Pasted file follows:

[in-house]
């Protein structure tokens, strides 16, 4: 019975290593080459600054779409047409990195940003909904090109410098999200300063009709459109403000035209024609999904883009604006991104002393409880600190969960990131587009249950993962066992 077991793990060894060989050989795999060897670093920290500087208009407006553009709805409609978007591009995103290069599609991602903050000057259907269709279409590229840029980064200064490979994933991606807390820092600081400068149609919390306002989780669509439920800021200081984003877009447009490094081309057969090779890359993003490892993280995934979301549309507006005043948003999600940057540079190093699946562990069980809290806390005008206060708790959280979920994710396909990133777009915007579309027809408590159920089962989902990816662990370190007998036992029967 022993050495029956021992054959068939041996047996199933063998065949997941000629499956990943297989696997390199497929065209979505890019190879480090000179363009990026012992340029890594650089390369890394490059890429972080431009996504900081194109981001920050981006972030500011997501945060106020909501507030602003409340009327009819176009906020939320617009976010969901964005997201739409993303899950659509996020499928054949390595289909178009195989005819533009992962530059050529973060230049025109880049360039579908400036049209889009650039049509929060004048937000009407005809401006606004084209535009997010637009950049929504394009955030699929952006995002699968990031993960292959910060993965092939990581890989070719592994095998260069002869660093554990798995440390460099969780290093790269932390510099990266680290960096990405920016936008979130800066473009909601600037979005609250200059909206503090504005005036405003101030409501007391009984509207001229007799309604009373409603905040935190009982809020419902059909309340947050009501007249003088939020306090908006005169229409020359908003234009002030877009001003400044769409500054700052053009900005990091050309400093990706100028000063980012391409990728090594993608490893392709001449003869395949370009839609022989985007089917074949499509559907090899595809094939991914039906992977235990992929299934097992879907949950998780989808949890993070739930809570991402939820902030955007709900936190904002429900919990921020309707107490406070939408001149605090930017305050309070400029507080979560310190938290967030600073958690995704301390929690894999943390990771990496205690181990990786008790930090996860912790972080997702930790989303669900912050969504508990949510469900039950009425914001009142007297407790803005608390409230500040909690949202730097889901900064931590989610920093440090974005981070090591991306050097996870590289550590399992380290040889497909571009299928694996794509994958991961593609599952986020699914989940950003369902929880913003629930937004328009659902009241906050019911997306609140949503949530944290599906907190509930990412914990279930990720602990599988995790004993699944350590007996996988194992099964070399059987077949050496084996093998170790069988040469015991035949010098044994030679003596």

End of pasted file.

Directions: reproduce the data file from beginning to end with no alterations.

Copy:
[in-house]
């Protein structure tokens, strides 16, 4: 019975290593080459600054779409047409990195940003909904090109410098999200300063009709459109403000035209024609999904883009604006991104002393409880600190969960990131587009249950993962066992 077991793990060894060989050989795999060897670093920290500087208009407006553009709805409609978007591009995103290069599609991602903050000057259907269709279409590229840029980064200064490979994933991606807390820092600081400068149609919390306002989780669509439920800021200081984003877009447009490094081309057969090779890359993003490892993280995934979301549309507006005043948003999600940057540079190093699946562990069980809290806390005008206060708790959280979920994710396909990133777009915007579309027809408590159920089962989902990816662990370190007998036992029967 022993050495029956021992054959068939041996047996199933063998065949997941000629499956990943297989696997390199497929065209979505890019190879480090000179363009990026012992340029890594650089390369890394490059890429972080431009996504900081194109981001920050981006972030500011997501945060106020909501507030602003409340009327009819176009906020939320617009976010969901964005997201739409993303899950659509996020499928054949390595289909178009195989005819533009992962530059050529973060230049025109880049360039579908400036049209889009650039049509929060004048937000009407005809401006606004084209535009997010637009950049929504394009955030699929952006995002699968990031993960292959910060993965092939990581890989070719592994095998260069002869660093554990798995440390460099969780290093790269932390510099990266680290960096990405920016936008979130800066473009909601600037979005609250200059909206503090504005005036405003101030409501007391009984509207001229007799309604009373409603905040935190009982809020419902059909309340947050009501007249003088939020306090908006005169229409020359908003234009002030877009001003400044769409500054700052053009900005990091050309400093990706100028000063980012391409990728090594993608490893392709001449003869395949370009839609022989985007089917074949499509559907090899595809094939991914039906992977235990992929299934097992879907949950998780989808949890993070739930809570991402939820902030955007709900936190904002429900919990921020309707107490406070939408001149605090930017305050309070400029507080979560310190938290967030600073958690995704301390929690894999943390990771990496205690181990990786008790930090996860912790972080997702930790989303669900912050969504508990949510469900039950009425914001009142007297407790803005608390409230500040909690949202730097889901900064931590989610920093440090974005981070090591991306050097996870590289550590399992380290040889497909571009299928694996794509994958991961593609599952986020699914989940950003369902929880913003629930937004328009659902009241906050019911997306609140949503949530944290599906907190509930990412914990279930990720602990599988995790004993699944350590007996996988194992099964070399059987077949050496084996093998170790069988040469015991035949010098044994030679003596």